For full article continue on UF’s website here »


2015 Central Florida Invasive Species Workshop is Feb. 25th

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Photo: Coral ardisia by Orange County EPD

Join the Heartland Invasive Species Management Area for a daylong workshop to stay up to date on thelatest information related to the exotic species in our area and how to manage them!

This event is FREE and CEUs are available. (Maximum 5)

Where: Circle B Bar Reserve, Lakeland
When: 9 a.m. until 5 p.m.


  • Welcome and Introduction
  • How FNAI can help improve the Heartland CISMA’s EDRR capabilities
  • Bee‐friendly pesticide application
  • Potential use of cows as biological controls for Praxelis clematidea in Florida
  • New water plants that stink Praxelis clematidea–emerging problem?
  • Nuisance exotic species prioritization
  • What’s new with the Lygodium moth?
  • Intro to the afternoon
  • Breakout sessions:
    • Efforts to monitor and manage the Argen􀆟ne tegu in central Florida.
    • Invasive plant ID
  • Hot herps in the trade
  • New plant; is it invasive?
  • Latest in wildlife law enforcement in the Heartland CISMA
  • Wrap Up

Invite your friends: Event flyer

Register online at EventBrite.com »


DEP adopts restoration goals for four lakes in the Peace River Basin

TALLAHASSEE – The Florida Department of Environmental Protection has adopted water quality restoration goals to reduce nutrient pollution in four Polk County lakes within the Peace River Basin—Lake Bonny, Lake Hollingsworth, Lake Lena and Deer Lake. The restoration goals, known as total maximum daily loads (TMDLs), specify the pollutant reductions necessary to restore the waterbodies to health.The scientifically-derived restoration goals will act as the target and driving force for the development of a long-term restoration plan.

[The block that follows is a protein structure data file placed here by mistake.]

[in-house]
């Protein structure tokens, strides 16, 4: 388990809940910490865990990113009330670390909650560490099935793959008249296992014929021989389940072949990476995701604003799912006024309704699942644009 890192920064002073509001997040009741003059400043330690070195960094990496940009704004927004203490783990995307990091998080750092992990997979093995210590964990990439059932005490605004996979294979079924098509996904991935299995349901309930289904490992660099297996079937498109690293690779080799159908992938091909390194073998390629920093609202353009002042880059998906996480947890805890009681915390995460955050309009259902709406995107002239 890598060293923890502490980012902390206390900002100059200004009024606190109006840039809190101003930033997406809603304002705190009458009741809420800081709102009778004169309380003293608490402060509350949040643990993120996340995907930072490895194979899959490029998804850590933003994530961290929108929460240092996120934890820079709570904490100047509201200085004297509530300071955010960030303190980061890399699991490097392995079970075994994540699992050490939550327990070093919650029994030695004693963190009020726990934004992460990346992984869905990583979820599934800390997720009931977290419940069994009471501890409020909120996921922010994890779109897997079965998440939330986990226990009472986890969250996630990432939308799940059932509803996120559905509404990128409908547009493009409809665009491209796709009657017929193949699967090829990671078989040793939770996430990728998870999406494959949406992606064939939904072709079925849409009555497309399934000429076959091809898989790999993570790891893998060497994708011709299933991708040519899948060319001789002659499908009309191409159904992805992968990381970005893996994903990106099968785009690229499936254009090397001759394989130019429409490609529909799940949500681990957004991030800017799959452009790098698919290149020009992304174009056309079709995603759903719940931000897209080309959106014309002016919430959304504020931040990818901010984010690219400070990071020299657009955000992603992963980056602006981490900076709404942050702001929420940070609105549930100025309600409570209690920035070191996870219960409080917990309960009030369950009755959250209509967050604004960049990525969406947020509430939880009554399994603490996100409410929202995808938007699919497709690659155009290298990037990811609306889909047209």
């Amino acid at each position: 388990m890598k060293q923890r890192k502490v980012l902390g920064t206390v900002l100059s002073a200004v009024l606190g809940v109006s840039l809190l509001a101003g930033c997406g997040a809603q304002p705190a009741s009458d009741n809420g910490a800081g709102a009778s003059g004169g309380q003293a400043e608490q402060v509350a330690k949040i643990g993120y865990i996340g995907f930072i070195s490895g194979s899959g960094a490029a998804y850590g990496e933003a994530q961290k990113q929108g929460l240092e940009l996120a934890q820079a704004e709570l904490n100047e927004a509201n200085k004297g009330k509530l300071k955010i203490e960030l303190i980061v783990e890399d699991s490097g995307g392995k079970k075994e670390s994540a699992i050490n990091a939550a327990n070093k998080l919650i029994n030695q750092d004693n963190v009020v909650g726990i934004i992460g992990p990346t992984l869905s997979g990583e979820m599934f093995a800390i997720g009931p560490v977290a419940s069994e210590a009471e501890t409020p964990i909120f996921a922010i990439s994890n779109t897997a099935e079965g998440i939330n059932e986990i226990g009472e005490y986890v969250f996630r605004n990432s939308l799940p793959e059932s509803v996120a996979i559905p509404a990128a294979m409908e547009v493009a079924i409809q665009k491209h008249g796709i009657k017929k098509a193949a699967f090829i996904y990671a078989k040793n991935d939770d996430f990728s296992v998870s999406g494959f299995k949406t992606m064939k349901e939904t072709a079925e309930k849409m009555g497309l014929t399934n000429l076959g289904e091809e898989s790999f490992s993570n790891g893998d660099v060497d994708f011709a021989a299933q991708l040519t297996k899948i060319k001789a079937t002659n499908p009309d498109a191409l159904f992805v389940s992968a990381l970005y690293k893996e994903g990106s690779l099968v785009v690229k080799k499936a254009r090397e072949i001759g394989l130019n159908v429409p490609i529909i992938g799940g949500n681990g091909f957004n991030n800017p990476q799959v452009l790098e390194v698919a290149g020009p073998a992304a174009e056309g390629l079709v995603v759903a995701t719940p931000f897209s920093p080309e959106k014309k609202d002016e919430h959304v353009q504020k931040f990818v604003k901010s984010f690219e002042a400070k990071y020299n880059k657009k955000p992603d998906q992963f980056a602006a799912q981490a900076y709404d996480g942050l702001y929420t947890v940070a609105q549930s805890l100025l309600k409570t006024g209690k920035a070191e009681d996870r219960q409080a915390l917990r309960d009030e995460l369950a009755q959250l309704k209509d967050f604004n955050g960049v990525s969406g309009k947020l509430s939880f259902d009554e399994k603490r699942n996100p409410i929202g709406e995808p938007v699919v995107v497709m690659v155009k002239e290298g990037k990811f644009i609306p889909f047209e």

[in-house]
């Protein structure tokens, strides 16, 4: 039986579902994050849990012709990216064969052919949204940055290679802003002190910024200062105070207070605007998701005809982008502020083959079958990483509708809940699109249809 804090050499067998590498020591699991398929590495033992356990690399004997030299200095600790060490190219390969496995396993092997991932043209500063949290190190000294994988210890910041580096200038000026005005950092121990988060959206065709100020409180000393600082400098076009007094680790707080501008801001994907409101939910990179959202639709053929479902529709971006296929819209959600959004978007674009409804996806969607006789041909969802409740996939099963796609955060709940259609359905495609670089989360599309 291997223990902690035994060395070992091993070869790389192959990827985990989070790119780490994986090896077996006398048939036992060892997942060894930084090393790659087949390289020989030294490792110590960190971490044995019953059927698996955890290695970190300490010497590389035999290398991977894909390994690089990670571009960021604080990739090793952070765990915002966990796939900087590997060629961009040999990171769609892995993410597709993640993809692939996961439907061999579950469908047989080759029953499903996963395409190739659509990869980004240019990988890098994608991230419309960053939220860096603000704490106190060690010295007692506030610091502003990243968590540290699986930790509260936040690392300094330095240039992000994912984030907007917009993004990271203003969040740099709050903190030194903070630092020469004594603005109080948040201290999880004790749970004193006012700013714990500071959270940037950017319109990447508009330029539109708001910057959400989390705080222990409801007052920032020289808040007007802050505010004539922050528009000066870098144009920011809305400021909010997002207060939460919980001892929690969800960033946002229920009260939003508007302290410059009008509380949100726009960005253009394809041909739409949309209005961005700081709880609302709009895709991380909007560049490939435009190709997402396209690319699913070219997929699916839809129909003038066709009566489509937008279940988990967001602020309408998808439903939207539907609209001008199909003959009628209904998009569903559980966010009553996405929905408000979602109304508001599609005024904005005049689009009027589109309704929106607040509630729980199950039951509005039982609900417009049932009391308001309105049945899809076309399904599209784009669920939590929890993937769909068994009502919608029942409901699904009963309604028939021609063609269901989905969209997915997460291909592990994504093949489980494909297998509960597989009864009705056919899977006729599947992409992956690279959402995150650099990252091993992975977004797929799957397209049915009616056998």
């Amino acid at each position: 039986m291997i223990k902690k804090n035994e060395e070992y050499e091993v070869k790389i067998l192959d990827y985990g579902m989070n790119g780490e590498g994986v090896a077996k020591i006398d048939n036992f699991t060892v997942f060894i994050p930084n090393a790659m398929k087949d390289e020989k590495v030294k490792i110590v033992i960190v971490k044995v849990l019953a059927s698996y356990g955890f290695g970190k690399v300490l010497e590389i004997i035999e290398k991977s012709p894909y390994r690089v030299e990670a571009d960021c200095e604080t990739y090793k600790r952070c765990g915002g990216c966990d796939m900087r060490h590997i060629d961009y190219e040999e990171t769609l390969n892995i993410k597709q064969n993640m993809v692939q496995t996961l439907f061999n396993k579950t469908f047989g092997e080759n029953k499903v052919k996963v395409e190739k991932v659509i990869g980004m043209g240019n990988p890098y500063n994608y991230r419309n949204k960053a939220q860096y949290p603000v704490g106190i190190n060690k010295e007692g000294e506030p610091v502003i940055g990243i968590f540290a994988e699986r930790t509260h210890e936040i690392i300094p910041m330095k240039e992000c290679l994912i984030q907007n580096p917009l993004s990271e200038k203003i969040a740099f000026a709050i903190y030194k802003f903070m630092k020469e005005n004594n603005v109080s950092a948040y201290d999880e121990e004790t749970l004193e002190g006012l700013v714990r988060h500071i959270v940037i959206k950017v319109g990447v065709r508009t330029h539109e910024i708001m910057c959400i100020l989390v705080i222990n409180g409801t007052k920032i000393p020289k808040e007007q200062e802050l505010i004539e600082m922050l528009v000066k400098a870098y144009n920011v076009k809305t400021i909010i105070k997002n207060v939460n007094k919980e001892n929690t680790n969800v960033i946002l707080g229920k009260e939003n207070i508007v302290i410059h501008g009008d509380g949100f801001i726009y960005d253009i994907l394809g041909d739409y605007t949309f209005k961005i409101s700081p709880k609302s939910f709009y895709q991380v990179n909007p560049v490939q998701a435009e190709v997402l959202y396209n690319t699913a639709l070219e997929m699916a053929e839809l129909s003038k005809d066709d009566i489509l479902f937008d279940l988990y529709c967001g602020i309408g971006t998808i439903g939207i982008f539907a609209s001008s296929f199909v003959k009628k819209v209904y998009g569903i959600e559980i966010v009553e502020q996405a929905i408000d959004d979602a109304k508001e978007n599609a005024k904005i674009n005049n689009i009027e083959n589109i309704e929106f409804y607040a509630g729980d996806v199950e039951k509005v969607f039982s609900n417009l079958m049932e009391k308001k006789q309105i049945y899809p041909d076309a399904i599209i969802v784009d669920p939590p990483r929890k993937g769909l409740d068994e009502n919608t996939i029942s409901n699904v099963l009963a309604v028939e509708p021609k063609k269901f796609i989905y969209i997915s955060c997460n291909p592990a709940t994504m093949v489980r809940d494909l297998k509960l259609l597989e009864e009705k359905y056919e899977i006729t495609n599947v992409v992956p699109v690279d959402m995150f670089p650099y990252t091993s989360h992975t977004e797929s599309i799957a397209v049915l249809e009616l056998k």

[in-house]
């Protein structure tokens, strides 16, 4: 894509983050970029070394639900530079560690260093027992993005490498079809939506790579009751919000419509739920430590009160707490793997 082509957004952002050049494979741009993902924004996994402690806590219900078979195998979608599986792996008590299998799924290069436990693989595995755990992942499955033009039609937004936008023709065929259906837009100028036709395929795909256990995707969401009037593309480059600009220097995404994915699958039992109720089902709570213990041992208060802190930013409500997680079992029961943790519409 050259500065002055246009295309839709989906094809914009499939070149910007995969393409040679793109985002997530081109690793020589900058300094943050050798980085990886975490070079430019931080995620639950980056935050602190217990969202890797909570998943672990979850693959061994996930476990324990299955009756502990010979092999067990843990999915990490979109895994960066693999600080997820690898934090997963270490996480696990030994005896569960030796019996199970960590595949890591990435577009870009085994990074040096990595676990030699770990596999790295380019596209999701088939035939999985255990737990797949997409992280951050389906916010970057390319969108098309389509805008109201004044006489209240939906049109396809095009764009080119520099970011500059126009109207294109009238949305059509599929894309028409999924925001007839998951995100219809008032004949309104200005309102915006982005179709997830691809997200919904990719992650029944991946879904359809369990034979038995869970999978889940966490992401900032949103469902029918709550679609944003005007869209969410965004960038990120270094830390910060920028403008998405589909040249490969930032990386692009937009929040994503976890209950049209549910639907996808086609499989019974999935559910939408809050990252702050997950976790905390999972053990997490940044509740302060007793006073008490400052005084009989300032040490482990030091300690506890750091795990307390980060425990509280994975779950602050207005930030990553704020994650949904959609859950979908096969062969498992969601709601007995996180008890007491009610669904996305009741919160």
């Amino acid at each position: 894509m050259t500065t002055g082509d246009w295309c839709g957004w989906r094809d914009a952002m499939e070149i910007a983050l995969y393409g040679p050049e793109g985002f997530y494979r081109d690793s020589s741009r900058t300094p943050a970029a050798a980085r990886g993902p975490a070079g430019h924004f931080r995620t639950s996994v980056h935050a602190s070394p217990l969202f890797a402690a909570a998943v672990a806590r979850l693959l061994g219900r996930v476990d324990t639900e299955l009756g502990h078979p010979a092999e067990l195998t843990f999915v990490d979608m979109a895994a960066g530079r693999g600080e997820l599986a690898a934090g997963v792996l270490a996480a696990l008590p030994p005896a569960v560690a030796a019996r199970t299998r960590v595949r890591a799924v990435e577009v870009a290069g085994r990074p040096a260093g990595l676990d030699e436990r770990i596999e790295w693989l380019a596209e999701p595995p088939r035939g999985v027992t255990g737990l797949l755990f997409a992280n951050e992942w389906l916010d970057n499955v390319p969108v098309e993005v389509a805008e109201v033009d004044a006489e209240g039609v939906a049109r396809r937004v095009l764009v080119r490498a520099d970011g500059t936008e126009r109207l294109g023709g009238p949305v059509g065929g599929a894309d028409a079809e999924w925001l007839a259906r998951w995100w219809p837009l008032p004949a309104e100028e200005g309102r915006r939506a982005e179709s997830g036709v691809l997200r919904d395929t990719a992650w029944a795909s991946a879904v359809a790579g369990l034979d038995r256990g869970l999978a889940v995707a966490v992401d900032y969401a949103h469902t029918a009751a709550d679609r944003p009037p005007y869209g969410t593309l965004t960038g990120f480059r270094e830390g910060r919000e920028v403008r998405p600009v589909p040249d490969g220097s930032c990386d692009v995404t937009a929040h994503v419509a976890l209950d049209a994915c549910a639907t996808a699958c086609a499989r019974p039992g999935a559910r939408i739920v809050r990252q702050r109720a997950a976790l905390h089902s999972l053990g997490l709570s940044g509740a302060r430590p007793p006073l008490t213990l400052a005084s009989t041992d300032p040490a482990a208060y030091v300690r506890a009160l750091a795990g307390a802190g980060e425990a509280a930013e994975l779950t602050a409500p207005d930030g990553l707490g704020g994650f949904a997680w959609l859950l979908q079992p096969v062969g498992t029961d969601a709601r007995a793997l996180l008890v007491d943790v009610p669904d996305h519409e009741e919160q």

“We have developed these restoration goals using site-specific data and a careful study of the waterbodies,” said Tom Frick, director of the Division of Environmental Assessment and Restoration. “Adopting these goals allows us to craft the best possible restoration plan.”

These waters have been identified as impaired by nutrient pollution, or an abundance of nutrients such as nitrogen and phosphorous in the water. Nutrient pollution can cause rapid algal growth, which can in turn lead to other complications such as habitat smothering or a depletion of oxygen in the water. Nutrient pollution can come from a variety of sources including stormwater, wastewater and farming activity.

Lake Bonny and Lake Hollingsworth are located in the city of Lakeland, while Deer Lake is located in the western area of Winter Haven and Lake Lena is located in Auburndale. The lakes are host to several public parks and popular recreational destinations for activities like walking, boating and bird watching.

Information about the Florida DEP TMDL program »

An Edition of wateratlas.org